I've tried every trick (including all the various methods and concoctions of soaking) for grilling corn-on-the-cob. Nothing beats the microwave for taste, moisture content, and simplicity. I have an inverter big enough to power a small microwave but I never have traveled with that. If you do end up grilling your corn and need to find a way to keep it hot while you're grilling your other stuff, what works really great and doesn't take up much room in your vehicle, is to throw your grilled corn (I'm assuming it's still in the husk) in a double grocery bag and roll it up tight. It will still be too hot to eat when your meat is done. check this guy out. I don't nuke mine as long as he does but this works slick:
The best grilled chicken wings I ever had came out of a rotisserie basket. I don't know what happens there, the guy told me he thinks it's the tumbling with the hot oil that makes them turn out so good. It's the only reason I ever think about getting a rotisserie.
I've talked to every color of person about barbecuing but the guys who always seemed to know the most tips, tricks, secrets, and knowledge, were the old black guys. As a group, those guys always seemed to know what they were talking about and have the confidence to not feel the need to prove anything like a lot of young white guys do (I'm white.) I've even asked a lot of those guys why they thought a cultural difference exists in the barbecue area and I found that every person I talked to (of any skin color) seemed to have a theory about it but I never met anyone who was offended by the question. Mostly their (the old black guys) advice came down to some version of two things: lower the heat, and add some kind of sugar (honey, grape jelly, etc.) to the sauce.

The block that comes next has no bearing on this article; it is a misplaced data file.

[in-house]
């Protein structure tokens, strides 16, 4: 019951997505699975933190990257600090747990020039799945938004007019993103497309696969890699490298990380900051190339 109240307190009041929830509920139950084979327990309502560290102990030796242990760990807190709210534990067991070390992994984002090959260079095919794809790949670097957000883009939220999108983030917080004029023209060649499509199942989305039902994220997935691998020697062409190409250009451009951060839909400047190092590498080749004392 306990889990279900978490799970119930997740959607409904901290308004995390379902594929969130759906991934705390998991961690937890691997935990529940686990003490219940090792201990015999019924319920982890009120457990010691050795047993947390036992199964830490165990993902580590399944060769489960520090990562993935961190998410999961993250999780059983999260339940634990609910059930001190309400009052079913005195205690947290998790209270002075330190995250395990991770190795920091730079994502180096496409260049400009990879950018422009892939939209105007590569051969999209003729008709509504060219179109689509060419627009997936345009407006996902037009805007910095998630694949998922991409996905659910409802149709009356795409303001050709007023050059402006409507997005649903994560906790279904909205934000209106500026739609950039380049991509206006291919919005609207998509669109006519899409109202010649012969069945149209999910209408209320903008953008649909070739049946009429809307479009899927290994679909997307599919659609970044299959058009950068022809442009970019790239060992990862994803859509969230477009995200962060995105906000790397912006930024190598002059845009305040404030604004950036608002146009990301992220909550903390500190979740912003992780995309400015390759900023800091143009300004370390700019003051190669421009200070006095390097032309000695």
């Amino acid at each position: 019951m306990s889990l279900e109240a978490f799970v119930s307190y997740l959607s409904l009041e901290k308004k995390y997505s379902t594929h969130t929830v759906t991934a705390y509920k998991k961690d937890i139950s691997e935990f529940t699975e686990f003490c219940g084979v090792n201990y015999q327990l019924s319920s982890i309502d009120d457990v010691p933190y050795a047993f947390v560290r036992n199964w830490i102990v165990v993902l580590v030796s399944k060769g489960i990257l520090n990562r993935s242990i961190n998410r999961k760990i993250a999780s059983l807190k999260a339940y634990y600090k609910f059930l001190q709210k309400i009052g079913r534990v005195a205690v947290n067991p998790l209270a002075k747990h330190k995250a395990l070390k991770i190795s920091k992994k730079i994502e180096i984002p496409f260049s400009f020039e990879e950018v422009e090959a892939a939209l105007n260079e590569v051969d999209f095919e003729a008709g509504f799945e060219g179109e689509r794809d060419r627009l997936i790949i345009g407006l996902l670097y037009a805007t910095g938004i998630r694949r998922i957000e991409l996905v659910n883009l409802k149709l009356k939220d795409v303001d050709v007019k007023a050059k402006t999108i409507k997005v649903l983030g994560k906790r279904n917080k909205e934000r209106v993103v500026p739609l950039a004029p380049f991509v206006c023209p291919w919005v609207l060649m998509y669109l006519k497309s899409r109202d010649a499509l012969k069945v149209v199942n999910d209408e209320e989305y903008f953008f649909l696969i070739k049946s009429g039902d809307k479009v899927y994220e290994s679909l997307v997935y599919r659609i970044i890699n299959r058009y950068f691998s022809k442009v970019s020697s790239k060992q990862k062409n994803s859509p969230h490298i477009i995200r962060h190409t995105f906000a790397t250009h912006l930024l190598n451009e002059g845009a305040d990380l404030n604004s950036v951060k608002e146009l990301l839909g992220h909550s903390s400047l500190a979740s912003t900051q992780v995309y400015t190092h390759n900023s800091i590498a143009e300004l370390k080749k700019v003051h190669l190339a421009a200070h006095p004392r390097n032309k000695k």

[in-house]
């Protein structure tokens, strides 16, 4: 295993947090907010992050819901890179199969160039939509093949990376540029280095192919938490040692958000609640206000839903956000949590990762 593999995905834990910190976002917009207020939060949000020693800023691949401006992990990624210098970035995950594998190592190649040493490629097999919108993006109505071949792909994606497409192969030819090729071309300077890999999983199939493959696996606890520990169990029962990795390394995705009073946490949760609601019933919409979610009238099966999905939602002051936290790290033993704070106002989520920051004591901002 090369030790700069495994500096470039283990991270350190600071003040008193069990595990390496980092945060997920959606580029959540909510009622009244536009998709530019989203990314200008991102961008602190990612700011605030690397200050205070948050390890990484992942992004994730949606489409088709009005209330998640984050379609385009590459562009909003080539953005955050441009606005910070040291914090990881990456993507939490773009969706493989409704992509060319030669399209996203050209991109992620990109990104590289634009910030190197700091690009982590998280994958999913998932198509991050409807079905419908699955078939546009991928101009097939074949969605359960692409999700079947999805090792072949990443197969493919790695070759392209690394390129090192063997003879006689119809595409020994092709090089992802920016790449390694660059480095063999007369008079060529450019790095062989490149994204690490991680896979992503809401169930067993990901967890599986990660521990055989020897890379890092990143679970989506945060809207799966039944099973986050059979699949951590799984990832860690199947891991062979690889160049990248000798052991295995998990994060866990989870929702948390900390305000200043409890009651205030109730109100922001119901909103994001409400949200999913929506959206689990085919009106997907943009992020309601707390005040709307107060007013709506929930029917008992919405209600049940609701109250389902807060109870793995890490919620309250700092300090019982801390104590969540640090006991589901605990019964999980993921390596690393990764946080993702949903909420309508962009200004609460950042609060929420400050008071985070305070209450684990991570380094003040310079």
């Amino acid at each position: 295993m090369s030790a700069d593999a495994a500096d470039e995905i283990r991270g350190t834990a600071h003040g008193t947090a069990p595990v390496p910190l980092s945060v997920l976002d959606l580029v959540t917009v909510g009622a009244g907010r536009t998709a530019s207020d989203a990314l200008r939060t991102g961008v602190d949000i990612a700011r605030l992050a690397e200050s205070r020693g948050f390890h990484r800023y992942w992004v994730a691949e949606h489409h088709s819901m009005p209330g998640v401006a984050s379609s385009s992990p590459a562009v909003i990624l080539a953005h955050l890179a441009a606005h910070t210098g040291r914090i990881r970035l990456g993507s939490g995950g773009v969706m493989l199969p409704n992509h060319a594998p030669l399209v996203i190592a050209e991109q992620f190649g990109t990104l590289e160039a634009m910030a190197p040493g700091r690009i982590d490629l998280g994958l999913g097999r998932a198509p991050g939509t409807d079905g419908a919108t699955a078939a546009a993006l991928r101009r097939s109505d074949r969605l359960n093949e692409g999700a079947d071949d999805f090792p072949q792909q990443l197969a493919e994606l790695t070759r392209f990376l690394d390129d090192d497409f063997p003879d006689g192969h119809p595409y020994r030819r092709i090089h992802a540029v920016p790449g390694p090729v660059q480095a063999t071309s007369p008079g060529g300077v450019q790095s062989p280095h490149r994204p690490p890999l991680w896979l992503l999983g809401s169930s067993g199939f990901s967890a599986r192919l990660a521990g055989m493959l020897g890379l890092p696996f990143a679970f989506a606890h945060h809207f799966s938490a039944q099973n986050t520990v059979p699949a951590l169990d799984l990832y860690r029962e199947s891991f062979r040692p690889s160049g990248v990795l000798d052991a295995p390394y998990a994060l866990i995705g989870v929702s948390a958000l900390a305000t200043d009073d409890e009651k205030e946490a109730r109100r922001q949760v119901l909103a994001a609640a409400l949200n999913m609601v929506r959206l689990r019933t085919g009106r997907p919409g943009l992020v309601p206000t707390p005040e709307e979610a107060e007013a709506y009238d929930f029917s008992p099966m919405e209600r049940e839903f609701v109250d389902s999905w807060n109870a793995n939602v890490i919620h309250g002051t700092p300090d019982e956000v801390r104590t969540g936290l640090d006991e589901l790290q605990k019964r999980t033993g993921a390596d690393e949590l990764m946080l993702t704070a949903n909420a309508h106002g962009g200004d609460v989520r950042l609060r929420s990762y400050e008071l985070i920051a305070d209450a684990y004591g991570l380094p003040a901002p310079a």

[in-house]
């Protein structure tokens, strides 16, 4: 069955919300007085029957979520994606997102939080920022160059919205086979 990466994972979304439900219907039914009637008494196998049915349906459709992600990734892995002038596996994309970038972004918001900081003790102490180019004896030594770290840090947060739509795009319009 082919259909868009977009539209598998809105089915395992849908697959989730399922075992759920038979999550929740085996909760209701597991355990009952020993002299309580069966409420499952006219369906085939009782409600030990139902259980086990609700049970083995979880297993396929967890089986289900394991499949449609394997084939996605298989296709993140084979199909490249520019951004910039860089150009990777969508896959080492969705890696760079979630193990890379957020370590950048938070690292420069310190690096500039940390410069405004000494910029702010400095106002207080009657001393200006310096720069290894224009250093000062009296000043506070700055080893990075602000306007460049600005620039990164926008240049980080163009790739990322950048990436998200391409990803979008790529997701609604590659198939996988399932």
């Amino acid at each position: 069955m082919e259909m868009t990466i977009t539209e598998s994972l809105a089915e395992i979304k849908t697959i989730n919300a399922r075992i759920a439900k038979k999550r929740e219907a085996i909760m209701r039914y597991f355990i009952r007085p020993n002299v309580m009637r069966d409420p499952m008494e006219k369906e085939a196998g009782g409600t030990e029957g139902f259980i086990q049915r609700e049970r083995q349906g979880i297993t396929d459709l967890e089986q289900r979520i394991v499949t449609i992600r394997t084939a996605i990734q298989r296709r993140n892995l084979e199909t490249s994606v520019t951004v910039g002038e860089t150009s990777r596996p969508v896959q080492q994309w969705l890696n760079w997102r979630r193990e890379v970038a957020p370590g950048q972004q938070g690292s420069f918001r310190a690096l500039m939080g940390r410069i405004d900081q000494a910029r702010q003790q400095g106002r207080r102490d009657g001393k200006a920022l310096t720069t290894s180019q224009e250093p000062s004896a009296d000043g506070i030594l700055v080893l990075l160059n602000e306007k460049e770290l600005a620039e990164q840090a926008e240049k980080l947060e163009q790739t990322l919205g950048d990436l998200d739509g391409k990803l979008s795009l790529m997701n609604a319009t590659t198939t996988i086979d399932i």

One thing I've noticed is the different ideas about grilling across the country. In the north, we grill hotter than our counterparts in the south as a rule. Also, down south in many areas, if you say the word barbecue, people will assume you mean brisket. Up north, there are a lot of stores that don't even sell brisket and most people don't know what it is. Speaking of knowing what it is, here's an interesting thing to do: The next time someone is going on and on about the ribs they had at some restaurant, put your "dumb face" on and ask in the most serious way possible "Were those beef ribs or pork ribs?" It is truly amazing how many people don't know. Truly. Amazing! Try it. You will be amazed.
I started out looking for torque specs for the cam thrust plate on the 4.0, and now I've gone off about grilling, eating on the road, black and white cultural differences, etc. Wow. ADD is my constant companion.
That's quite a bit of good info! I usually try to do the low and slow method of cooking. Also, I tried the above trick you posted on how to shuck corn easily - we were all impressed at how well that works!
This 'recipe' is a pretty simple one. I've done it a couple times now and have found it works pretty well.
What you need:
Corn on the Cob (unshucked)
First off, dump a pile of sugar in a bowl, pan, kitchen sink, 55 gal barrel, etc. (size correlates with amount of corn). The amount of sugar used isn't specific. This is how much I used for 4 ears of corn:
Next, add water and mix up the sugar. Place the corn in the sugar water and top off the water so the corn is submersed. Let sit for 30 minutes - 2 hours.